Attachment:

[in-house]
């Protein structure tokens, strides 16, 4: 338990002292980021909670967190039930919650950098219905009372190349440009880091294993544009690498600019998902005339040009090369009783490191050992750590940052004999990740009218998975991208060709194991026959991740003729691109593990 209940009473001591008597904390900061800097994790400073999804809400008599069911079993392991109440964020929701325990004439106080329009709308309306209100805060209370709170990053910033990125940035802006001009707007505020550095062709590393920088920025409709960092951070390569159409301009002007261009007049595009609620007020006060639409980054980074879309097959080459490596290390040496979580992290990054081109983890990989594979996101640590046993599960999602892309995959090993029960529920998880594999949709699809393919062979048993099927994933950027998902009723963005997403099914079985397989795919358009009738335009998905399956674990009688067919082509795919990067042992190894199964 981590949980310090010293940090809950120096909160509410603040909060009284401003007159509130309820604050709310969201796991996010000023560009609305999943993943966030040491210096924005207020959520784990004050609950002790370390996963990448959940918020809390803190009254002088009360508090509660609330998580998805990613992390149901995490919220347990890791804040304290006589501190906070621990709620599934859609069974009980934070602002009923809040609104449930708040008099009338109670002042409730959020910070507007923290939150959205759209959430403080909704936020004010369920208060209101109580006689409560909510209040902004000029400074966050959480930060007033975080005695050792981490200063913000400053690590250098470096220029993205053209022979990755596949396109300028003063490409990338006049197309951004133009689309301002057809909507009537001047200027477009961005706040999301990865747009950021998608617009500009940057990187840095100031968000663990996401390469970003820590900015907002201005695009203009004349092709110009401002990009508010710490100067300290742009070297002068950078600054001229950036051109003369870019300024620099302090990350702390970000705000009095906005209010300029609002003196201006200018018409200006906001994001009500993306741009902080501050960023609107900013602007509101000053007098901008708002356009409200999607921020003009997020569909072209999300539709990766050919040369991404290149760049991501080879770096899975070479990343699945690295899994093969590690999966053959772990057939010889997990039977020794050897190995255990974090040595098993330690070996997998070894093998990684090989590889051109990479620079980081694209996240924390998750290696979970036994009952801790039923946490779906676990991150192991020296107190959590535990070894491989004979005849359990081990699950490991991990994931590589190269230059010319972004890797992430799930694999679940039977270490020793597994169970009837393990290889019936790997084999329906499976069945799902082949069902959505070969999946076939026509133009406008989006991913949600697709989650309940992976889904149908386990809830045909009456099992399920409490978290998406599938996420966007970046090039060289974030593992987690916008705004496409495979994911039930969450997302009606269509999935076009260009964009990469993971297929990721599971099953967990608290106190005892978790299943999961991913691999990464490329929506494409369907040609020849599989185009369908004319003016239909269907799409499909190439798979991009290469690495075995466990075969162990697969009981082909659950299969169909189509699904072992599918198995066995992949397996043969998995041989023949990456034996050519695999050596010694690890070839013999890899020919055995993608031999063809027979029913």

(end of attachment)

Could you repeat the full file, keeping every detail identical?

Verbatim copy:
[in-house]
């Protein structure tokens, strides 16, 4: 338990002292980021909670967190039930919650950098219905009372190349440009880091294993544009690498600019998902005339040009090369009783490191050992750590940052004999990740009218998975991208060709194991026959991740003729691109593990 209940009473001591008597904390900061800097994790400073999804809400008599069911079993392991109440964020929701325990004439106080329009709308309306209100805060209370709170990053910033990125940035802006001009707007505020550095062709590393920088920025409709960092951070390569159409301009002007261009007049595009609620007020006060639409980054980074879309097959080459490596290390040496979580992290990054081109983890990989594979996101640590046993599960999602892309995959090993029960529920998880594999949709699809393919062979048993099927994933950027998902009723963005997403099914079985397989795919358009009738335009998905399956674990009688067919082509795919990067042992190894199964 981590949980310090010293940090809950120096909160509410603040909060009284401003007159509130309820604050709310969201796991996010000023560009609305999943993943966030040491210096924005207020959520784990004050609950002790370390996963990448959940918020809390803190009254002088009360508090509660609330998580998805990613992390149901995490919220347990890791804040304290006589501190906070621990709620599934859609069974009980934070602002009923809040609104449930708040008099009338109670002042409730959020910070507007923290939150959205759209959430403080909704936020004010369920208060209101109580006689409560909510209040902004000029400074966050959480930060007033975080005695050792981490200063913000400053690590250098470096220029993205053209022979990755596949396109300028003063490409990338006049197309951004133009689309301002057809909507009537001047200027477009961005706040999301990865747009950021998608617009500009940057990187840095100031968000663990996401390469970003820590900015907002201005695009203009004349092709110009401002990009508010710490100067300290742009070297002068950078600054001229950036051109003369870019300024620099302090990350702390970000705000009095906005209010300029609002003196201006200018018409200006906001994001009500993306741009902080501050960023609107900013602007509101000053007098901008708002356009409200999607921020003009997020569909072209999300539709990766050919040369991404290149760049991501080879770096899975070479990343699945690295899994093969590690999966053959772990057939010889997990039977020794050897190995255990974090040595098993330690070996997998070894093998990684090989590889051109990479620079980081694209996240924390998750290696979970036994009952801790039923946490779906676990991150192991020296107190959590535990070894491989004979005849359990081990699950490991991990994931590589190269230059010319972004890797992430799930694999679940039977270490020793597994169970009837393990290889019936790997084999329906499976069945799902082949069902959505070969999946076939026509133009406008989006991913949600697709989650309940992976889904149908386990809830045909009456099992399920409490978290998406599938996420966007970046090039060289974030593992987690916008705004496409495979994911039930969450997302009606269509999935076009260009964009990469993971297929990721599971099953967990608290106190005892978790299943999961991913691999990464490329929506494409369907040609020849599989185009369908004319003016239909269907799409499909190439798979991009290469690495075995466990075969162990697969009981082909659950299969169909189509699904072992599918198995066995992949397996043969998995041989023949990456034996050519695999050596010694690890070839013999890899020919055995993608031999063809027979029913």